Government shutdown leaves airlines in charge of the skies

American skies now are more or less in the hands of the airline industry — a situation that could erode safety margins for air travel, industry experts and observers say.


US economy shutdown


With the U.S. government shutdown and an unprecedented number of Federal Aviation Administration (FAA) inspectors on furlough, American skies now are more or less in the hands of the airline industry — a situation that could erode safety margins for air travel, industry experts and observers say.

More than 2,900 safety inspectors are not working, with no date set for their return, according to the Professional Aviation Safety Specialists (PASS), a labor organization representing FAA employees. “All of this decreases the safety margin,” says Mike Perrone, national president of PASS. “People have good intentions, but at the end of the day it’s about money. For right now, the airlines are on their own.”

Last week, the U.S. Department of Transportation, which oversees the FAA, posted the 2014 Plan for Appropriation Lapse and the news was grim — it dictates 15,514 staff suspensions among 46,070 at the FAA, or 34 percent of the workforce, including 2,490 in the Office of Aviation Safety. Employees and union officials say the totals are even higher.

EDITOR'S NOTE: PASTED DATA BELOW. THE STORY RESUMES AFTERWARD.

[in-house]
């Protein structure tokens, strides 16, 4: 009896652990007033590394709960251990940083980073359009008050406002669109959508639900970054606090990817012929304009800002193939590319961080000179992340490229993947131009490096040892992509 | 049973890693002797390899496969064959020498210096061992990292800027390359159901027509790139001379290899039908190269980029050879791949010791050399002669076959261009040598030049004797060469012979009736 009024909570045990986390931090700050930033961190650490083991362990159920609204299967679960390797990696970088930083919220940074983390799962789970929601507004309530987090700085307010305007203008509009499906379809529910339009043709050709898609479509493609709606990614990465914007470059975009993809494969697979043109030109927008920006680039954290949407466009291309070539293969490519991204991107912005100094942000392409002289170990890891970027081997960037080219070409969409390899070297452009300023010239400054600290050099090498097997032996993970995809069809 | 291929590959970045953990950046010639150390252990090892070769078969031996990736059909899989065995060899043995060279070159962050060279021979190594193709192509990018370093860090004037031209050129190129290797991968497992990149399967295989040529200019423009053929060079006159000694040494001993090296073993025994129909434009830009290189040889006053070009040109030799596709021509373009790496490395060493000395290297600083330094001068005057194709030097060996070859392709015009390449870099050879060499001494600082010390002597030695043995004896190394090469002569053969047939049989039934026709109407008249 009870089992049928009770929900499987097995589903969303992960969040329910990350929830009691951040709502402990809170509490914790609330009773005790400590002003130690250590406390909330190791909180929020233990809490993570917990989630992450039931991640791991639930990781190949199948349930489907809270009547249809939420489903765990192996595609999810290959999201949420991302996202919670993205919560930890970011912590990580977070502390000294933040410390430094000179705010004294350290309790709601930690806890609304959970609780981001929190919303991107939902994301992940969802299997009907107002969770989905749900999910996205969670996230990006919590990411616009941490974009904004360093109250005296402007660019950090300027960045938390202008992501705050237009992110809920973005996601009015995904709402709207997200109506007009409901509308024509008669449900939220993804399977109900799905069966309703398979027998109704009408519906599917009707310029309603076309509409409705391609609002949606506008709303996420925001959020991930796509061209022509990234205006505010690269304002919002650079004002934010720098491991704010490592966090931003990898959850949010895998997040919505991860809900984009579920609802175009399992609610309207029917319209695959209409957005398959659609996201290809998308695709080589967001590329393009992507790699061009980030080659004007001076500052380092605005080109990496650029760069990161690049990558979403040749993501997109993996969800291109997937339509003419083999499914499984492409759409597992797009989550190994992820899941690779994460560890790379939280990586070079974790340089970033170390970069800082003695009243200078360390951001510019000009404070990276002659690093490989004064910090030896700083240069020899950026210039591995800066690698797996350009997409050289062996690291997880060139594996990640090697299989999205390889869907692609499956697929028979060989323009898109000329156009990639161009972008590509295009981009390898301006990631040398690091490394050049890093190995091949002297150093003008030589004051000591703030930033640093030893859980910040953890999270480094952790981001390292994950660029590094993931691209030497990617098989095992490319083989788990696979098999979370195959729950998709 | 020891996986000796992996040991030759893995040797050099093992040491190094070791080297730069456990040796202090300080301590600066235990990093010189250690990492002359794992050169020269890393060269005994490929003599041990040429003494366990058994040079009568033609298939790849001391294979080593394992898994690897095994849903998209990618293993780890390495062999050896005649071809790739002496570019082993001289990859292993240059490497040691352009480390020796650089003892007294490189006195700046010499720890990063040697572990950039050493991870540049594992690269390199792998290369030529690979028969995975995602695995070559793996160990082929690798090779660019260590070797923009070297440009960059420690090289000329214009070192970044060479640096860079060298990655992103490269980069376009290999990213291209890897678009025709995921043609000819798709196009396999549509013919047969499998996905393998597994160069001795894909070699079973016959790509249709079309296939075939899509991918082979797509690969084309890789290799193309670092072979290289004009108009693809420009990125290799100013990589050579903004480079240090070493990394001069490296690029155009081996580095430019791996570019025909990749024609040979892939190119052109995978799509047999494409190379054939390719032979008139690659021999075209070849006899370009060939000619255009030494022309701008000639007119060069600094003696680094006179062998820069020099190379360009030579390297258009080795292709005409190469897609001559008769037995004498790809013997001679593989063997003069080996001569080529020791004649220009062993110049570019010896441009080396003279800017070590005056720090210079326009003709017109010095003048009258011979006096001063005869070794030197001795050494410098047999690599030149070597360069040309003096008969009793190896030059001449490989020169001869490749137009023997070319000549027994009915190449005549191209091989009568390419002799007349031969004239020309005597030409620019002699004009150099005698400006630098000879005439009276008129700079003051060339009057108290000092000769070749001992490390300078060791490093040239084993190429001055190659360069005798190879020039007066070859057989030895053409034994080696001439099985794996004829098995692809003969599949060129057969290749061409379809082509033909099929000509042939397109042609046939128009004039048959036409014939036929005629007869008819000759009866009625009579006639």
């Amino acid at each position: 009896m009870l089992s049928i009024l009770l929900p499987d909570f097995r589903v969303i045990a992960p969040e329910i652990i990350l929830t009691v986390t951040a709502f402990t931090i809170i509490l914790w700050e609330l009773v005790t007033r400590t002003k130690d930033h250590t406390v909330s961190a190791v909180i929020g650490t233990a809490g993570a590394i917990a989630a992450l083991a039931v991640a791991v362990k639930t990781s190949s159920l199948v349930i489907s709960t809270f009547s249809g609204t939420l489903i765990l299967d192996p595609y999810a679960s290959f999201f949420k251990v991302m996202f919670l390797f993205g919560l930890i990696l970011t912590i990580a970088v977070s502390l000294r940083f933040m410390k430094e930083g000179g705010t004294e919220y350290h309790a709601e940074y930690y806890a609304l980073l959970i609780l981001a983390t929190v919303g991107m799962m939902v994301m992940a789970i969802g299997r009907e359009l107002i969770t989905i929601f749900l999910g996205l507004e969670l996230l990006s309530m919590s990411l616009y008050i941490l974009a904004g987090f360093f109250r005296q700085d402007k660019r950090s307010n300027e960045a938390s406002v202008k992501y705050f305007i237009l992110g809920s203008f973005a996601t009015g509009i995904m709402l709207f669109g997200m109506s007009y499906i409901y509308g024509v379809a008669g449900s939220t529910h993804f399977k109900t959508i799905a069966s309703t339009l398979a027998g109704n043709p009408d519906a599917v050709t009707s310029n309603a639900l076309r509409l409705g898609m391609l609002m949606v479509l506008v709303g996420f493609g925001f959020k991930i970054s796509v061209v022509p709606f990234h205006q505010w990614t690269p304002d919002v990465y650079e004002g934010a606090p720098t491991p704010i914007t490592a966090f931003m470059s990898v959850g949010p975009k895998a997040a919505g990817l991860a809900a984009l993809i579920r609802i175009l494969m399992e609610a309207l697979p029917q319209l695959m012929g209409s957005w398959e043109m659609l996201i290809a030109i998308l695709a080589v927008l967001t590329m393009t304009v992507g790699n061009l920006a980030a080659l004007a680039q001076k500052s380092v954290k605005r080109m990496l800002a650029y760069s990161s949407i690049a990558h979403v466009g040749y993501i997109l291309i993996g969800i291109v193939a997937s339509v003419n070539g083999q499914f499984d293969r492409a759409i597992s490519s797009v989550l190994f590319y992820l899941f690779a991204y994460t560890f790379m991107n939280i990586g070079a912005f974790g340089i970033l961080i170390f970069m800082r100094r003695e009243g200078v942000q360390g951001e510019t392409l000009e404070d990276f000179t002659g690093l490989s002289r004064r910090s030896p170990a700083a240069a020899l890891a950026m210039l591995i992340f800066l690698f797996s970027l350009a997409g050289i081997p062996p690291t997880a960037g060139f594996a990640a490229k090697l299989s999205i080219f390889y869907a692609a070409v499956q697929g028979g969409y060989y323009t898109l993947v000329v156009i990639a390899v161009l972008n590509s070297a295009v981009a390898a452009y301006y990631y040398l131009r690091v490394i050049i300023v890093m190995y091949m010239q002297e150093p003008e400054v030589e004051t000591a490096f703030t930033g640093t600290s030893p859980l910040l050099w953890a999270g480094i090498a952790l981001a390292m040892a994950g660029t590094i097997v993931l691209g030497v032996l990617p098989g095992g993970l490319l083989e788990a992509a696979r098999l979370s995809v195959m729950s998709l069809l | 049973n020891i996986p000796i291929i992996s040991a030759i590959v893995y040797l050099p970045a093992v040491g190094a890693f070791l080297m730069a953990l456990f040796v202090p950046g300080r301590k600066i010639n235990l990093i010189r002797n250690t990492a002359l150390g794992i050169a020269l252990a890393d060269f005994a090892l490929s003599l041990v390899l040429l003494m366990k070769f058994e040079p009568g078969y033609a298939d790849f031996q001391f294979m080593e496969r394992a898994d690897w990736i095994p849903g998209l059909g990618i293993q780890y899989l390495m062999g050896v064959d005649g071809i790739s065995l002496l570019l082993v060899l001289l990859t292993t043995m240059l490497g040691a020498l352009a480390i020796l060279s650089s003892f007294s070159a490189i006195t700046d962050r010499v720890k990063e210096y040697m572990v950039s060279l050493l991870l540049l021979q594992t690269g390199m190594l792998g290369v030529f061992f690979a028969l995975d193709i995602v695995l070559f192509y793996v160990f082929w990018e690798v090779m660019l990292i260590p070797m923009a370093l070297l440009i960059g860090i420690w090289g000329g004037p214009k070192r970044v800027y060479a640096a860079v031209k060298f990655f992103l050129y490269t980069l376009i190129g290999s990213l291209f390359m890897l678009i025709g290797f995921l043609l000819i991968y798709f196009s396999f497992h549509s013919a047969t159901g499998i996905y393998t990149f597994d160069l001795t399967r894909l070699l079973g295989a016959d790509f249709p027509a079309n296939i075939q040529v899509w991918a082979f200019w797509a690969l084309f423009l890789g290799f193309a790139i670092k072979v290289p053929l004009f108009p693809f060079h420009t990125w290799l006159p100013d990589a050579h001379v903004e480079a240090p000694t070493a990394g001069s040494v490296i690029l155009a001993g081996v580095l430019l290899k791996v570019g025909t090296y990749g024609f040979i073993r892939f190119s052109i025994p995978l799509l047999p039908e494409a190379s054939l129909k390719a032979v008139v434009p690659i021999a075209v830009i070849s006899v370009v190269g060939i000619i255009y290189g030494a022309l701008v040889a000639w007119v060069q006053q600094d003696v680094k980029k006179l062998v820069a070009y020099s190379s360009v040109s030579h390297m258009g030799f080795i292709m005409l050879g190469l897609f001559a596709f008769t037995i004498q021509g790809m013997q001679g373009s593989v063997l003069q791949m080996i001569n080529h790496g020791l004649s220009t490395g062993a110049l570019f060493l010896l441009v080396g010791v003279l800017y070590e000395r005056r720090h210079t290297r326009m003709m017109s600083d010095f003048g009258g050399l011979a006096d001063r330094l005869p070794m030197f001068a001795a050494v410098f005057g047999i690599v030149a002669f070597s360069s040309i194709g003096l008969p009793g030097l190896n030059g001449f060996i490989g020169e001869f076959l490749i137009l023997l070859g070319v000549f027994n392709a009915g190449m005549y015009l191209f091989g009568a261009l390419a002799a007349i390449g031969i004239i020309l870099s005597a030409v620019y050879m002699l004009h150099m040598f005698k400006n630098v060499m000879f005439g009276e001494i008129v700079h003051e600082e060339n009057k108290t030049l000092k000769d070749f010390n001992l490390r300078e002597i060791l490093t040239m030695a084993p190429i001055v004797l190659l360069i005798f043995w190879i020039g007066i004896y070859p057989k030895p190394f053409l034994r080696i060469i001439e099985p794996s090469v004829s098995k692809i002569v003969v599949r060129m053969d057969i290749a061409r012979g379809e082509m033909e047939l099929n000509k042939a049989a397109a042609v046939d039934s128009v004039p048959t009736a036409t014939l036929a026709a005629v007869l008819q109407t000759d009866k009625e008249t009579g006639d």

Airlines for America, the industry’s major trade organization, said in a statement: “At this point, we do not expect airline operations to be impacted.” But the air traffic controllers’ union notes that those on the job are “working without pay” and essential support staff has been furloughed, suggesting “this is akin to a surgeon performing an operation without any staff to prep the room, clean the equipment, or provide support during the surgery.”